Benefits included better application designs, better resolution of problems, and lower costs. An important part of the relationship was influencing new product development, and we spent thousands of hours on that area—benefiting vendors, I believe, even more than ourselves.


ISA Fellow Vernon Trevathan spent 35 years with Monsanto. He currently teaches and consults in project management and automation.

Though engineers like to make their own choices, and sales personnel like to maximize their profit on each sale, there was surprisingly good buy-in for the program. However, if the relationship with any vendor wasn’t working, it was terminated regardless of the vendor’s technical quality or the  size of our installed base.

We were purchasing $30 million of new control equipment annually (not including engineering, programming or installation) and documented $5 million in annual savings compared to the best methods previously used.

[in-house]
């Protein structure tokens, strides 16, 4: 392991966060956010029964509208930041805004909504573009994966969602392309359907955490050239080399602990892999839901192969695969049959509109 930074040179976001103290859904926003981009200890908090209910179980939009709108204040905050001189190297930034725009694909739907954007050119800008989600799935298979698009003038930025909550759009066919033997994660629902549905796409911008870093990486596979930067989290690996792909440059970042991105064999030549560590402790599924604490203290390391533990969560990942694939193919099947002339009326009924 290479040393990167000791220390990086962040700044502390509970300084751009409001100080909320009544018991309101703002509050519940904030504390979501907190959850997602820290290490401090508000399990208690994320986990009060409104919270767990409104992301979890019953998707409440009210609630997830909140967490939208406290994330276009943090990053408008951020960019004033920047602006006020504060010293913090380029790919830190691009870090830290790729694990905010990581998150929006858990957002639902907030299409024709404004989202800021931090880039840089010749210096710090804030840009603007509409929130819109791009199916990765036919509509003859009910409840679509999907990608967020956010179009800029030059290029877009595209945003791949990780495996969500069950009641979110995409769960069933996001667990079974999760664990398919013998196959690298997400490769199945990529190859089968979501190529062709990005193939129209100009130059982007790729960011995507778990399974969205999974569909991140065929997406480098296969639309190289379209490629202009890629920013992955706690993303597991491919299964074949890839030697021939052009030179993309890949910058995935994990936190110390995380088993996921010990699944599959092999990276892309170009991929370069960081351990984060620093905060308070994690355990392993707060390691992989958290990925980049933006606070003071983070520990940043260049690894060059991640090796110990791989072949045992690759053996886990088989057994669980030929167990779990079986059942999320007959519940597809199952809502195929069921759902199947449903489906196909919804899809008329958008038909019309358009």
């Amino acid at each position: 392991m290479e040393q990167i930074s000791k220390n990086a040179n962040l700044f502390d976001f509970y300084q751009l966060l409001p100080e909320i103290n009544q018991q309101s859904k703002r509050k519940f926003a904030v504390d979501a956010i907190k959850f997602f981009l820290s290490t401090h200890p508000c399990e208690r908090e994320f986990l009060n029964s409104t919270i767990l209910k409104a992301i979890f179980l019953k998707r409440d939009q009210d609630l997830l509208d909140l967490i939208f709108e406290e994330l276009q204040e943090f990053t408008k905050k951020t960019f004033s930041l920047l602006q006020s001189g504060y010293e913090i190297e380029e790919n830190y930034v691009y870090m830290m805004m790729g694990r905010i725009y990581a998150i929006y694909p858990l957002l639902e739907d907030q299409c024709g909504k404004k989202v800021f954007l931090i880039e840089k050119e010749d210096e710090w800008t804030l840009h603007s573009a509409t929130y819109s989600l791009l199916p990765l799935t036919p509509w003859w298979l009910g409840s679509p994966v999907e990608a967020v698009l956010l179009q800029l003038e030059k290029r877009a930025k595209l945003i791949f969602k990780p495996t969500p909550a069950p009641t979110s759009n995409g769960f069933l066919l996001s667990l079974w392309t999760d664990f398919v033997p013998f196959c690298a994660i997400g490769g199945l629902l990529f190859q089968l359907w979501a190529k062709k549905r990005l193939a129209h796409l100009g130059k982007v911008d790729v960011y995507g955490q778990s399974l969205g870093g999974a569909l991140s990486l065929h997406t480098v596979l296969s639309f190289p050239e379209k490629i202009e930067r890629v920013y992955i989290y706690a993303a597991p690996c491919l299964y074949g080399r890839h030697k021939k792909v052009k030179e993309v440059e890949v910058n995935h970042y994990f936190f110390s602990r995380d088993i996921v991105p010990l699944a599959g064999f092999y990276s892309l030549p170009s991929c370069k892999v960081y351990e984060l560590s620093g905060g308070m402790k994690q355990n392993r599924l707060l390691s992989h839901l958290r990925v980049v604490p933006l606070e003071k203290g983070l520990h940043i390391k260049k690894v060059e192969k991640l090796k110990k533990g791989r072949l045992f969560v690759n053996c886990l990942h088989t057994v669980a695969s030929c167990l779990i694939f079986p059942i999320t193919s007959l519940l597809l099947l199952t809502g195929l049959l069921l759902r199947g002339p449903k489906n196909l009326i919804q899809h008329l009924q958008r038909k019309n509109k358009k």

The second area of high benefit was improving the functionality and benefits of existing control systems.
By the early 1990s, we had installed DCSs in nearly all of our 110 plants, but benchmarking showed we weren’t getting as much benefit from these systems as other companies. A half dozen of our best automation professionals tackled the issue.

An innovative process was developed for identifying opportunities, and for more than two years, 140 automation professionals (including a number hired specifically for this program) worked part or full-time identifying and implementing the opportunities. Little or no new capital was required, and $75 million per year in ongoing benefits were delivered.

Greg: How were benefits reported to help justify additional process control improvements?

Vernon: We were able to track all purchases corporate-wide, and closely monitor maintenance costs to show the benefits from vendor collaboration.